“What Lies Beneath?” New NASA Technology Will Search Surface of Europa’s Hidden Ocean for Signs of Life






NASA’s next flagship mission will explore whether Jupiter’s moon Europa could harbor conditions suitable for life. Previous missions have provided compelling evidence for such conditions on Europa: The moon most likely harbors a global ocean underneath its icy crust; the conditions within the ocean are acceptable for extant terrestrial life; and the chemical inventory of the ocean provides the range of elements essential for Earth-like organisms.

The mission will place a spacecraft in orbit around Jupiter to perform closes flybys of Europa. NASA has selected nine instruments for this mission, including cameras and spectrometers, an ice-penetrating radar, a thermal instrument, a magnetometer, and in-situ mass spectrometers. LASP will provide the Surface Dust Analyzer (SUDA), an instrument to investigate the chemical makeup of Europa’s surface, which may hold the fundamental clues for understanding its potential to develop and sustain life, because materials embedded in the ice matrix on Europa’s surface carry a treasure trove of information about the moon’s interior.

The SUrface Dust Mass Analyzer (SUDA), which has been under development for about 10 years, will be used to measure the composition of solid particles released from Europa’s surface due to meteoroid bombardment. The instrument also will be able to measure the properties of small, solid particles believed to be spewing from the hidden ocean within the moon.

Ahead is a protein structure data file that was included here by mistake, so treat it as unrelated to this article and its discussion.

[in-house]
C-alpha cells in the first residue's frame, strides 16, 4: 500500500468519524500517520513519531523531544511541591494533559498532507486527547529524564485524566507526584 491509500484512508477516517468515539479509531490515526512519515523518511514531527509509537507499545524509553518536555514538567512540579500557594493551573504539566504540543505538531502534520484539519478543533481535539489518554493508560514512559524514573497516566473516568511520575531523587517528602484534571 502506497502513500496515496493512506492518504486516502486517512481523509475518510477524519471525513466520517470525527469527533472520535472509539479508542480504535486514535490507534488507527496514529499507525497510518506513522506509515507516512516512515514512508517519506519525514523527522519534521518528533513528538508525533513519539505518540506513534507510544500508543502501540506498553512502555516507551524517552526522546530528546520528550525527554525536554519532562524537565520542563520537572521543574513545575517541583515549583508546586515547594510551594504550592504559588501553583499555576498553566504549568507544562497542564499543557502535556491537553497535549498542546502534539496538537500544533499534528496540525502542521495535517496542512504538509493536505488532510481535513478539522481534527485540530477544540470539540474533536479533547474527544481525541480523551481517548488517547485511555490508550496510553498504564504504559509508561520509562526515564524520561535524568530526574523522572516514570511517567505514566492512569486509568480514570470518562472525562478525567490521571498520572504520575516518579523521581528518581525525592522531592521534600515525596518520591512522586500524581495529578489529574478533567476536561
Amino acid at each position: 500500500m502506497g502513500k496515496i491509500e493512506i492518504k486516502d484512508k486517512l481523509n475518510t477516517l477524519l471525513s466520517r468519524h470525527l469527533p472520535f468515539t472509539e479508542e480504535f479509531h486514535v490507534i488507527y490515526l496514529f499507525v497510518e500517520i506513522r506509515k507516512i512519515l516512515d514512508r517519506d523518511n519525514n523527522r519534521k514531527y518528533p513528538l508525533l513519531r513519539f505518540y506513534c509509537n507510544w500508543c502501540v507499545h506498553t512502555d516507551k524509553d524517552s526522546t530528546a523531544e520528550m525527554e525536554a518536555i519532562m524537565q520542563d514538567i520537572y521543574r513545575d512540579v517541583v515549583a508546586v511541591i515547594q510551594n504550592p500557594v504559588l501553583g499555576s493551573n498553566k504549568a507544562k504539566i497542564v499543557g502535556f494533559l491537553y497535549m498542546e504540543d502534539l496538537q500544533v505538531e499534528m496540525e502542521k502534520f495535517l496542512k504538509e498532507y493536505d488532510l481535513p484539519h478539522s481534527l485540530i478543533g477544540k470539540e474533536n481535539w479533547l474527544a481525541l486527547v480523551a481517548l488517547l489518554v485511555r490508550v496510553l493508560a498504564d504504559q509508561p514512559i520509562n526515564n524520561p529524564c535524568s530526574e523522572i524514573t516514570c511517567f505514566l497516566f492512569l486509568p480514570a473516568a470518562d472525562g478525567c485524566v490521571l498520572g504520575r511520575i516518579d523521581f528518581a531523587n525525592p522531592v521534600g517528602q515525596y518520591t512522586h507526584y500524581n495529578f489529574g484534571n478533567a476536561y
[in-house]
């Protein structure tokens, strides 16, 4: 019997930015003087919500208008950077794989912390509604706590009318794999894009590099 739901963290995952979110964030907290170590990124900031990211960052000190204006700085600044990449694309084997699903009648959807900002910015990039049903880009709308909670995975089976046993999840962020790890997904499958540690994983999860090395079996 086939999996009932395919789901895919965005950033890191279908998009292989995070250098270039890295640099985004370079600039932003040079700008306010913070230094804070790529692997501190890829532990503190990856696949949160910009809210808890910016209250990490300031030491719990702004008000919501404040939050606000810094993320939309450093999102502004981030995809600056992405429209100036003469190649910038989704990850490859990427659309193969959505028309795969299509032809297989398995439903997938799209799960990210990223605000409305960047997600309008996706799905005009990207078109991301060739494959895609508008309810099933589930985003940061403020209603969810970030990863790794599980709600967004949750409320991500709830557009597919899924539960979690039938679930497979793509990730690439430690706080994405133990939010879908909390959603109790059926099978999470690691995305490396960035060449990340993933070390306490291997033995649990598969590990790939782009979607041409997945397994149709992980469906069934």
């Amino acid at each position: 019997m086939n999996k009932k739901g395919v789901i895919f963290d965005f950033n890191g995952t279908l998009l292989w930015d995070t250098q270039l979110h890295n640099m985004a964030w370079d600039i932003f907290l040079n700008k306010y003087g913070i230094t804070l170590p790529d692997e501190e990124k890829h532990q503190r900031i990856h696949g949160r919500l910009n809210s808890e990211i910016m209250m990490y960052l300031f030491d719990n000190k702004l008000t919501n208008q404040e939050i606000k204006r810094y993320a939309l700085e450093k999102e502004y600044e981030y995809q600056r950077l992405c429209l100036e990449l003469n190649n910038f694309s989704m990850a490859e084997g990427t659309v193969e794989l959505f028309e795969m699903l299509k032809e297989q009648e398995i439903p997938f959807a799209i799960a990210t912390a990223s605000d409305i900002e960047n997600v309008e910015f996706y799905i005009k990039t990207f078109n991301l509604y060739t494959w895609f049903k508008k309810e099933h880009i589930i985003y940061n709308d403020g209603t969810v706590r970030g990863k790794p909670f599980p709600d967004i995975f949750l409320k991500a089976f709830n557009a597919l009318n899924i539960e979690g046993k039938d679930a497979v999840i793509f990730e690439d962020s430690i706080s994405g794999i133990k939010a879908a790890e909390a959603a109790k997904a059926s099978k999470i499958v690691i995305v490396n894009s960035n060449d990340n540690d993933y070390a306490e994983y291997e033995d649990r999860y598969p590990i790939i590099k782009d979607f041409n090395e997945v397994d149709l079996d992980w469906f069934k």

“This instrument will be used to support the overarching goal of the Europa mission, which is to understand the prerequisites of life in the solar system," said Sascha Kempf of the University of Colorado's Laboratory for Atmospheric and Space Physics, principal investigator on the project.

There is evidence from both NASA’s Galileo mission to Jupiter and from Hubble Space Telescope images that plumes of water and ice particles are shooting out from Europa’s surface, according to NASA officials.

Europa is one of four large Jovian moons and is about the size of Earth’s moon. Scientists believe there is a frozen crust about 40 miles (70 kilometers) thick separating the ocean from the surface, said Kempf. The ocean, which may be heated by Europa’s interior, could harbor more than twice as much water as Earth’s oceans, according to NASA officials.

NASA’s fiscal year 2016 budget request includes $30 million to formulate a mission to Europa. The solar-powered spacecraft would be placed in a long, looping orbit around the gas giant Jupiter – the largest planet in the solar system – performing repeated flybys of Europa as close as 16 miles (25 kilometers) over a three-year period.

“There appears to be an exchange of material occurring between Europa’s surface and its subsurface ocean,” said Kempf. “We are building a very powerful instrument that will provide us with information about the moon’s interior structure and the repository of material in the water under the ice crust.”




In March, a CU-Boulder-led study involving Kempf used data from NASA’s Cassini mission indicating microscopic grains of rock detected near Saturn may be due to hydrothermal activity taking place within its moon, Enceladus.

About the size of a lunchbox, the LASP instrument for Europa will weigh about 24 pounds, much of it for special high-tech shielding to protect it from the harsh radiation environment of Jupiter. LASP also has a dust instrument on NASA’s New Horizons mission to Pluto called the Student Dust Counter built entirely by students. Launched in 2006, New Horizons will make its closest flyby of the dwarf planet on July 14.

Other U.S partners on the SUDA project include Arizona State University and NASA’s Jet Propulsion Laboratory in Pasadena, California. In addition, there are several European partners including the University of Stuttgart in Germany, the University of Oulu in Finland and the National Center for Scientific Research in France.

The Daily Galaxy via University of Colorado

Image credit: With thanks to  The Europa Report

"The Galaxy" in Your Inbox, Free, Daily